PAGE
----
Computational Biology, Molecular Biology
University of California, Santa Cruz
Dr. Haussler is also a professor of biomolecular engineering at UC Santa Cruz and scientific director of the UC Santa Cruz Genomics Institute; scientific co-director of the California Institute for Quantitative Biosciences (QB3); and a consulting professor at both Stanford Medical School and UC San Francisco Biopharmaceutical Sciences Department.
The Evolution of Genomes
David Haussler is developing computational and experimental tools for exploring how human and other vertebrate genomes have evolved. By comparing DNA from different species, he can determine how genes’ structure, function, and regulation have changed over evolutionary time. At the same time, he is empowering researchers to access and share genomic data, ensuring that they can quickly test new ideas and build on discoveries from other labs.
As part of the International Human Genome Sequencing Consortium, Haussler’s lab developed the software to assemble the first draft of the human genome sequence. On July 7, 2000, he and his team posted the first working draft of the human genome sequence on the Internet, ensuring the data would be freely available to researchers worldwide. The team also developed the computational methods that are now routinely used to find genes in DNA sequences. Every day, thousands of scientists access information about genomes through the UCSC Genome Browser built by Haussler’s lab.
Using these computational tools, Haussler’s group made the first accurate estimates of what fraction of DNA in the human genome is under the influence of Darwinian selection. They also demonstrated that mobile genetic elements called transposons contributed extensively to the evolution of our genome.
Haussler also applies genome-scale evolutionary and genotype-phenotype association analysis to study cancer and other human diseases. He created the Cancer Genomics Hub, the first comprehensive database of cancer genomes, and has developed algorithms to decode complex rearrangements of DNA in cancer cells. Haussler has used these methods to analyze genomic changes in gliomas and other cancers as part of the NIH’s Cancer Genome Atlas Project.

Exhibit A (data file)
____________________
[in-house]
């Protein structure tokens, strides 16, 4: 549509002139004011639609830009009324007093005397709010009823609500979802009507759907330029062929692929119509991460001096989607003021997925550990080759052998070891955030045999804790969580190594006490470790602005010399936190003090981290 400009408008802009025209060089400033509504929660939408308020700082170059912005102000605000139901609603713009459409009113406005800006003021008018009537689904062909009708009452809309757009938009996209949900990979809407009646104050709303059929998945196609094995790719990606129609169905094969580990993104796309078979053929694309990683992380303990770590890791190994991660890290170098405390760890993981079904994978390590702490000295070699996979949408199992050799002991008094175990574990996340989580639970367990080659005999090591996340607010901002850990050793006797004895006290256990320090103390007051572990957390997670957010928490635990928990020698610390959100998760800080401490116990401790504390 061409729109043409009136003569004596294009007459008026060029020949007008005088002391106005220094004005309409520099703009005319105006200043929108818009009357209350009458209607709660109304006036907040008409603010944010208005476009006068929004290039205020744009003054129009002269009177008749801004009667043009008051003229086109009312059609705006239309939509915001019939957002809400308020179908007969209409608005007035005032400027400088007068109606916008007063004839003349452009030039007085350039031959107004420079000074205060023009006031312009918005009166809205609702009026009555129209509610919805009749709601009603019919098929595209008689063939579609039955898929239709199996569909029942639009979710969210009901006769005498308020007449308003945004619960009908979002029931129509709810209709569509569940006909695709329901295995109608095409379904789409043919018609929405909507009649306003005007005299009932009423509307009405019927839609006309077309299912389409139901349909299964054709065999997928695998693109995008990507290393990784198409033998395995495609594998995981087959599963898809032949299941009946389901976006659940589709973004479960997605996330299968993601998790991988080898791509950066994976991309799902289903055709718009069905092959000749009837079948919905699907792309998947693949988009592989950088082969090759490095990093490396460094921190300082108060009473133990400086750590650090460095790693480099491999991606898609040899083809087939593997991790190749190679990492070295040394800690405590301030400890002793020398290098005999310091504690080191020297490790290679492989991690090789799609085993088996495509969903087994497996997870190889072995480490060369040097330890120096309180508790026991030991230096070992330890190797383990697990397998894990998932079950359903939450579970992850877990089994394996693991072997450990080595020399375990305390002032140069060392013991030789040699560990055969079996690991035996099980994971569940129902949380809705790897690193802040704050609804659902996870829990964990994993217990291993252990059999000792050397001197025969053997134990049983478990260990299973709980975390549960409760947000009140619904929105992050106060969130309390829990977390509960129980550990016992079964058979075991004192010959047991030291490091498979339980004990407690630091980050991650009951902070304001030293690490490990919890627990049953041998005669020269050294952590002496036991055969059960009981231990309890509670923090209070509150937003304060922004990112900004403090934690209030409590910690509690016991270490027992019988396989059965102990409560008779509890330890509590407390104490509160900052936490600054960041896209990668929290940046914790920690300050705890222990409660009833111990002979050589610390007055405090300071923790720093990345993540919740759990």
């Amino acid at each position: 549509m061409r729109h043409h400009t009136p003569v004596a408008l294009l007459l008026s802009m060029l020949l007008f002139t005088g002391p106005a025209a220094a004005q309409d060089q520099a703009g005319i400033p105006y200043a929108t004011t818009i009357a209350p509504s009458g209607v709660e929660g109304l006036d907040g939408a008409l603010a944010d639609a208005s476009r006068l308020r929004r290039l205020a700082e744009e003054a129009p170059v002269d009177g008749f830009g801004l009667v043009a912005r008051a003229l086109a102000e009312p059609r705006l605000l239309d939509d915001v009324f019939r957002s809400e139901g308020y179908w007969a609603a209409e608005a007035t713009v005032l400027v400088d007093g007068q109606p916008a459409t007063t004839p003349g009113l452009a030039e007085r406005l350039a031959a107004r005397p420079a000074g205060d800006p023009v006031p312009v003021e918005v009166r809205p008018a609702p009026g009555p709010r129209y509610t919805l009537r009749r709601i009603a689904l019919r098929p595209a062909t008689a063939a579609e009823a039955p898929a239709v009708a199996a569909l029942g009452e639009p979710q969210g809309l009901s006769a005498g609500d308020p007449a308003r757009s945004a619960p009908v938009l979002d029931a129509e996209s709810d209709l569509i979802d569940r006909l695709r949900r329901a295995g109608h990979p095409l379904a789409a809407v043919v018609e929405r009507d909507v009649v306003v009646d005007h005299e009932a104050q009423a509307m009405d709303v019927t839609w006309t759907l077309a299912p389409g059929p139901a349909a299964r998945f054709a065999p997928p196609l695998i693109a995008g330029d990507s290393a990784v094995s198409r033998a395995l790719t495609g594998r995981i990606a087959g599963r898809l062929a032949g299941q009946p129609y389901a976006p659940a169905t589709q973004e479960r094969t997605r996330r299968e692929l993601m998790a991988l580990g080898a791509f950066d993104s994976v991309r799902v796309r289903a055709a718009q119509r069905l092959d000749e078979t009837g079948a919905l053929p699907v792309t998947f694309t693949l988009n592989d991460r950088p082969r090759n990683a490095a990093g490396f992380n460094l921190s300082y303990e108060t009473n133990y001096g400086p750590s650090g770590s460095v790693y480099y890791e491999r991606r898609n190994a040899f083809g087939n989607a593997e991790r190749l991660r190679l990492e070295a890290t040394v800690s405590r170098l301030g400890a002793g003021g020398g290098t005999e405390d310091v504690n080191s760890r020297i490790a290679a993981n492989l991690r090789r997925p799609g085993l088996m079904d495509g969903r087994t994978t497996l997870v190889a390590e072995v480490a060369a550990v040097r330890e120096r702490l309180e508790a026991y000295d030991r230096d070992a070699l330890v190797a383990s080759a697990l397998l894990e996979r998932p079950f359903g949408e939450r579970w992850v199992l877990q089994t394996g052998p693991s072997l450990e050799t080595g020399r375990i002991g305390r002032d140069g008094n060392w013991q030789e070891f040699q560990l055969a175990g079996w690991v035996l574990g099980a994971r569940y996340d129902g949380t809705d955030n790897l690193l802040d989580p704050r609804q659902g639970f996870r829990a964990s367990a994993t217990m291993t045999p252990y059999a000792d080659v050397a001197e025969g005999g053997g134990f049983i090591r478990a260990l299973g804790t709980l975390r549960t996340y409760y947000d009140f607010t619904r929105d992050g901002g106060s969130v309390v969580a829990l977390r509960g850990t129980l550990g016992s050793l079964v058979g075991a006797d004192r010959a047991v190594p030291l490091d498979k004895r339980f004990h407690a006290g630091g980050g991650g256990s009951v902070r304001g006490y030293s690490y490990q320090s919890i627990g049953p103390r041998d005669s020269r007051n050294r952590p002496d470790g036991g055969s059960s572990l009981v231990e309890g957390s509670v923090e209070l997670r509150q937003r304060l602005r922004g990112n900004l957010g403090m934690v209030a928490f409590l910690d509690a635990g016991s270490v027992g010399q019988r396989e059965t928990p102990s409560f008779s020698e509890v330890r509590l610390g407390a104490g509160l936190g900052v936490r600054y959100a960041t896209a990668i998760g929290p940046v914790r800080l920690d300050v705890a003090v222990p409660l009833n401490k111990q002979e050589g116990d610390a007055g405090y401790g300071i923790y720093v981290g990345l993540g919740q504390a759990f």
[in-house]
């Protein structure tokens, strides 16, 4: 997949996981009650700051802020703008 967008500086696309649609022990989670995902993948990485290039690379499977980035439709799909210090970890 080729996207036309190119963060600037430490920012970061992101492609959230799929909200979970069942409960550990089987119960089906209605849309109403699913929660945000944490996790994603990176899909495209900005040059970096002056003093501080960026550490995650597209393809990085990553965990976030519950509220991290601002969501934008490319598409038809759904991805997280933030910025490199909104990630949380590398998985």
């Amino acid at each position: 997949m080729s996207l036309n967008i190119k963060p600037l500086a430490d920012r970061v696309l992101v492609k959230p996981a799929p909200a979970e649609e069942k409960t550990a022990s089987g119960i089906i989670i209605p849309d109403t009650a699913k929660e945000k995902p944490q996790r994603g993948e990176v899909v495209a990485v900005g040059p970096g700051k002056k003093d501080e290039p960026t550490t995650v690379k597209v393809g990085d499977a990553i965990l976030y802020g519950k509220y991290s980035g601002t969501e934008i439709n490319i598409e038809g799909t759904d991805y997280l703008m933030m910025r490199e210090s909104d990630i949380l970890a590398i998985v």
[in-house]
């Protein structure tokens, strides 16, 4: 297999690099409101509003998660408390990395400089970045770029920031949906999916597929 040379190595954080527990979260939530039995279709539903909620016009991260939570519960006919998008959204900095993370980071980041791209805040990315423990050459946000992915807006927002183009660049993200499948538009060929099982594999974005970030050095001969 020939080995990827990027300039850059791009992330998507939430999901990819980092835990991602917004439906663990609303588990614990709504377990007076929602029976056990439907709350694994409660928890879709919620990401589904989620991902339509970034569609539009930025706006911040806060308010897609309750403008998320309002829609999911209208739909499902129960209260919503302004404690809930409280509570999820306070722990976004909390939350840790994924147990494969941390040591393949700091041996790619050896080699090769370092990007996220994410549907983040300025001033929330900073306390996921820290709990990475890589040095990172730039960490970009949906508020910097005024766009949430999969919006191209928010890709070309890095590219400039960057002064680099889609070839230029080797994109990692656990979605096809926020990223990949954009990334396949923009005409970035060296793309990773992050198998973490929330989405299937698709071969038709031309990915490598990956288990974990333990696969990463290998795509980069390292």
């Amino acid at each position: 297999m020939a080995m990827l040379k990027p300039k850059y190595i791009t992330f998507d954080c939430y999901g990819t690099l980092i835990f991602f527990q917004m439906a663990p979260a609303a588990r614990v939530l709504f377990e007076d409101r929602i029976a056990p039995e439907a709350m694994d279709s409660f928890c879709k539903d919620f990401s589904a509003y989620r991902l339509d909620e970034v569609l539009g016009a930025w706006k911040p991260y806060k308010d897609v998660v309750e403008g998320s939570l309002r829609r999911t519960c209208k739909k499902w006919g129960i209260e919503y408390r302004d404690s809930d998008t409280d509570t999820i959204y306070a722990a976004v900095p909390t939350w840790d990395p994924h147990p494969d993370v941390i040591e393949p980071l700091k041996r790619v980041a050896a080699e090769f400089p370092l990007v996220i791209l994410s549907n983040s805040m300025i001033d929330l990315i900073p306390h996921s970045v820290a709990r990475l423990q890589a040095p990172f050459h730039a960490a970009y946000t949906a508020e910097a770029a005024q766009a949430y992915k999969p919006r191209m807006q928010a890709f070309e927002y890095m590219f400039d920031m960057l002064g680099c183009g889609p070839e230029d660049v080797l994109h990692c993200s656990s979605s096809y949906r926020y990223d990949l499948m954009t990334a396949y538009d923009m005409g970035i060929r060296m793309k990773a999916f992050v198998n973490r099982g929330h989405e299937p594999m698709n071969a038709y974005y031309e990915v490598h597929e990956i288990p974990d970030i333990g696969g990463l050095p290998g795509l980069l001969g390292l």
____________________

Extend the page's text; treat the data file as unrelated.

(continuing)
David Haussler studies the vast regions of the human genome that do not code for proteins. Although these noncoding regions were once called junk DNA, it is now clear that this “junk” has biological relevance and is important for regulating gene activity. Haussler, who is an expert in using computers to understand the enormous amount of data in the genome, wants to learn how these noncoding regions control protein-coding genes.
Haussler studied art and then psychotherapy before settling on mathematics as a college major. During summers, he worked for his brother Mark, a biochemist at the University of Arizona. In his brother’s research lab, Haussler helped carry out experiments on chicks deprived of vitamin D and then analyzed the results. The experience helped him realize he was far more interested in pursuing the mathematics of life than laboratory work.
Haussler was drawn to the mathematical analysis of DNA while pursuing a doctorate at the University of Colorado. At the time, in the early 1980s, the field of bioinformatics was virtually unknown, but Haussler wanted to be a part of it.
Early in his career, Haussler introduced the use of powerful statistical models to find genes that code for proteins in long stretches of DNA sequences. Based on this work, his laboratory was recruited to develop computer algorithms to locate protein-coding genes for the public Human Genome Project. At the time the project was in a race with a private company named Celera to complete the first draft of the human genome. It all came down to assembling hundreds of thousands of fragments of DNA produced by the sequencing machines in laboratories around the world into a coherent genome sequence. At the eleventh hour, a graduate student in the lab, James Kent, created a 10,000-line computer program in just a few weeks that was able to assemble the human DNA for the public project. On July 7, 2000, Haussler and his colleagues posted this assembly, the first working draft of the human genome sequence, on the Internet. “That moment, when the flood of A’s, C’s, T’s, and G’s of the human genome sequence came across my computer screen on its way to the Internet to reach thousands of scientists all over the world, was the most exciting moment of my career,” he recalls.
Haussler and his team then developed the UCSC Genome Browser, an interactive web-based microscope that allows scientists to view annotated genome sequences of humans and other organisms at any level, from a complete chromosome to a single nucleotide. They also created algorithms and software to analyze and display the genetic differences among organisms during the course of evolution. Haussler’s group reconstructed, with an estimated 98 percent accuracy, a significant part of the genome of the common ancestor of most placental mammals – a small shrew-like creature that lived some 100 million years ago. They also have begun assembling a database that can trace the changes in any given nucleotide from the common placental ancestor to humans or other living mammals.
Despite uncertainties about the genome’s full meaning, Haussler is committed to its exploration. “We didn’t understand the human genome sequence the day the draft was posted on the Internet, and we still don’t understand it today,” he says. “What drives me to keep exploring the genome is the same thing that drives most scientists: curiosity and the excitement of the unknown.”